Pacific Trade Pact In Limbo As Talks End Without A Deal : The Two-Way Disagreements remain among the 12 countries regarding drug patents, market access and more, and likely will delay congressional debate of any eventual agreement into 2016.
NPR logo Pacific Trade Pact In Limbo As Talks End Without A Deal

Pacific Trade Pact In Limbo As Talks End Without A Deal

In a setback for the Obama administration, talks aimed at setting up a major free-trade zone among 12 Pacific Rim countries — the so-called Trans-Pacific Partnership — have ended without success.

Although U.S. Trade Representative Michael Froman said "significant progress" had been made at this week's talks in Maui, Hawaii, and officials promised to reconvene at some future date, big differences remain among the participating countries.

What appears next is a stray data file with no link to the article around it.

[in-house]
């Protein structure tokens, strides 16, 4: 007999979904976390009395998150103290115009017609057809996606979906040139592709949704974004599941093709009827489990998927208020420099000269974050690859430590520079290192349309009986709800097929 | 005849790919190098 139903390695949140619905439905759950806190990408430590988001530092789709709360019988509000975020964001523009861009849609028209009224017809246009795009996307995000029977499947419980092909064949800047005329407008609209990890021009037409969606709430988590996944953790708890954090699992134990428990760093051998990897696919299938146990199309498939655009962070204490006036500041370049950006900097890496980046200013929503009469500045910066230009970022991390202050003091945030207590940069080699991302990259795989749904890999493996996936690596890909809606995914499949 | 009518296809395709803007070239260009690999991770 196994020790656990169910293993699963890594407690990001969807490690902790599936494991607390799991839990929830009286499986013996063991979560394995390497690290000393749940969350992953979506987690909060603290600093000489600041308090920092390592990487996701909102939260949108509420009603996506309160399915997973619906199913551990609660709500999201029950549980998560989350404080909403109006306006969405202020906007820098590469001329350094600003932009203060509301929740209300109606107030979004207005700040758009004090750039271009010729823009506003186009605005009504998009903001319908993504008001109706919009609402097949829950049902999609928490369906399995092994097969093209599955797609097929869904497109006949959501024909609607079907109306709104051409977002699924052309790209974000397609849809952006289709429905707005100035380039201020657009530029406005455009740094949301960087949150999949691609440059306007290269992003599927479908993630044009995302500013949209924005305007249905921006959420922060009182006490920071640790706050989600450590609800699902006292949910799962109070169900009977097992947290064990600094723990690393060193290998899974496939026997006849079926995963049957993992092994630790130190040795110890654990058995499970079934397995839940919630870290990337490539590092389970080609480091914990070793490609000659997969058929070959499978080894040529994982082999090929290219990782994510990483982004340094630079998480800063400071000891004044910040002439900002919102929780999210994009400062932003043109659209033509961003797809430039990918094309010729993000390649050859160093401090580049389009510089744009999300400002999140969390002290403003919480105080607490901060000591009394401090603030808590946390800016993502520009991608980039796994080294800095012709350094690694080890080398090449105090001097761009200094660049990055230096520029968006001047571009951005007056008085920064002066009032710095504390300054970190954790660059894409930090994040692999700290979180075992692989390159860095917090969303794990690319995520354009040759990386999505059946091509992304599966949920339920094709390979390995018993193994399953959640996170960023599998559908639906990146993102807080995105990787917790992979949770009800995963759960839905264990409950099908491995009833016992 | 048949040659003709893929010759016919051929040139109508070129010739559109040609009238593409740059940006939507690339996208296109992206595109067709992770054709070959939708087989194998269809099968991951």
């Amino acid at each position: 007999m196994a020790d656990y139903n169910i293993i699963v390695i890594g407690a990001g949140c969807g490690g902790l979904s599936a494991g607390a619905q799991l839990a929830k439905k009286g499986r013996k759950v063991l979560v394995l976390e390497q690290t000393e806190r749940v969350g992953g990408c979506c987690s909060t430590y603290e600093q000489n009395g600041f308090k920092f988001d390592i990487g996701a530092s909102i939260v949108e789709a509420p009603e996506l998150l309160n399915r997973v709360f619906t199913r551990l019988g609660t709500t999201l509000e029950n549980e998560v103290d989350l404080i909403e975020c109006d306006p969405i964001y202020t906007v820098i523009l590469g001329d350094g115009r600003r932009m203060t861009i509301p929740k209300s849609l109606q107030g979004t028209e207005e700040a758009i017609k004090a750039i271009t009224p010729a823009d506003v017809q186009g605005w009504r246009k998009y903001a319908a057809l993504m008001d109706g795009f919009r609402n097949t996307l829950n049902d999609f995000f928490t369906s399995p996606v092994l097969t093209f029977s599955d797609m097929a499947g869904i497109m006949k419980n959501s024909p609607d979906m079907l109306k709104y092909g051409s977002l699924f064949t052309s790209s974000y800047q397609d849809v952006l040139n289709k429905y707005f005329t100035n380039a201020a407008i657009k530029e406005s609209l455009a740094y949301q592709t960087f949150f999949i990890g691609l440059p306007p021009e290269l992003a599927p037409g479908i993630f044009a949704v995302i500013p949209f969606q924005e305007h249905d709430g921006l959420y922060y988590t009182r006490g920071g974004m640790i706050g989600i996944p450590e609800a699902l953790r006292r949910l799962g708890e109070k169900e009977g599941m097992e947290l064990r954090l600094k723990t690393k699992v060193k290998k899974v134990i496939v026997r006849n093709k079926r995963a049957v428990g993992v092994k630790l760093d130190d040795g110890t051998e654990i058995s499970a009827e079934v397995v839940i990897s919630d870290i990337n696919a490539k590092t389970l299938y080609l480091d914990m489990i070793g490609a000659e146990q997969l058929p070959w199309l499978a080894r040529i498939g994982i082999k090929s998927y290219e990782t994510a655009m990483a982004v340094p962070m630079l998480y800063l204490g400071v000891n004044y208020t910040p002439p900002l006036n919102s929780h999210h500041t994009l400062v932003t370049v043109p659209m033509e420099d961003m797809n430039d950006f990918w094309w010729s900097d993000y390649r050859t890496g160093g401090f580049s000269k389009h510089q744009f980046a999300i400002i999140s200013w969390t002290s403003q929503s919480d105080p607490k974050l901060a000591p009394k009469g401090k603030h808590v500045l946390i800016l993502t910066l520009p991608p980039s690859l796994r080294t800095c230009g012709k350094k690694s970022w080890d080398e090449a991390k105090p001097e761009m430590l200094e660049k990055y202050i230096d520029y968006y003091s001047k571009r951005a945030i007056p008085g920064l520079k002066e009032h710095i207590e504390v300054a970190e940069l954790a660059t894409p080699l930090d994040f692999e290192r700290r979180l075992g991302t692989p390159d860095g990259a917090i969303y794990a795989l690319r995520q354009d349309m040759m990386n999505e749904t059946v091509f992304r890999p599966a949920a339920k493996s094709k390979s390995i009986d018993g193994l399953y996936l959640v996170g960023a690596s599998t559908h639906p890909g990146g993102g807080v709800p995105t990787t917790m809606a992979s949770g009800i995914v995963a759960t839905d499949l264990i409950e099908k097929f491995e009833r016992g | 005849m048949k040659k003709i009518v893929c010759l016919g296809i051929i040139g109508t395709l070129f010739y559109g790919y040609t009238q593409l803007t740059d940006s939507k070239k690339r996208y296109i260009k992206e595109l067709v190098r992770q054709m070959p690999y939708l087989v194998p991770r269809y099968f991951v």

They involve such issues as how long the copyright for biologic drugs should last (a big concern for the U.S. pharmaceutical industry), New Zealand's access to foreign dairy markets, and how to define the country of origin for auto manufacturers.

Because no agreement has been reached, it's unlikely that Congress will be able to vote on the trade pact this year. That will push a vote into 2016 — when the presidential election will be in full swing, and when President Obama will be less than a year from leaving office.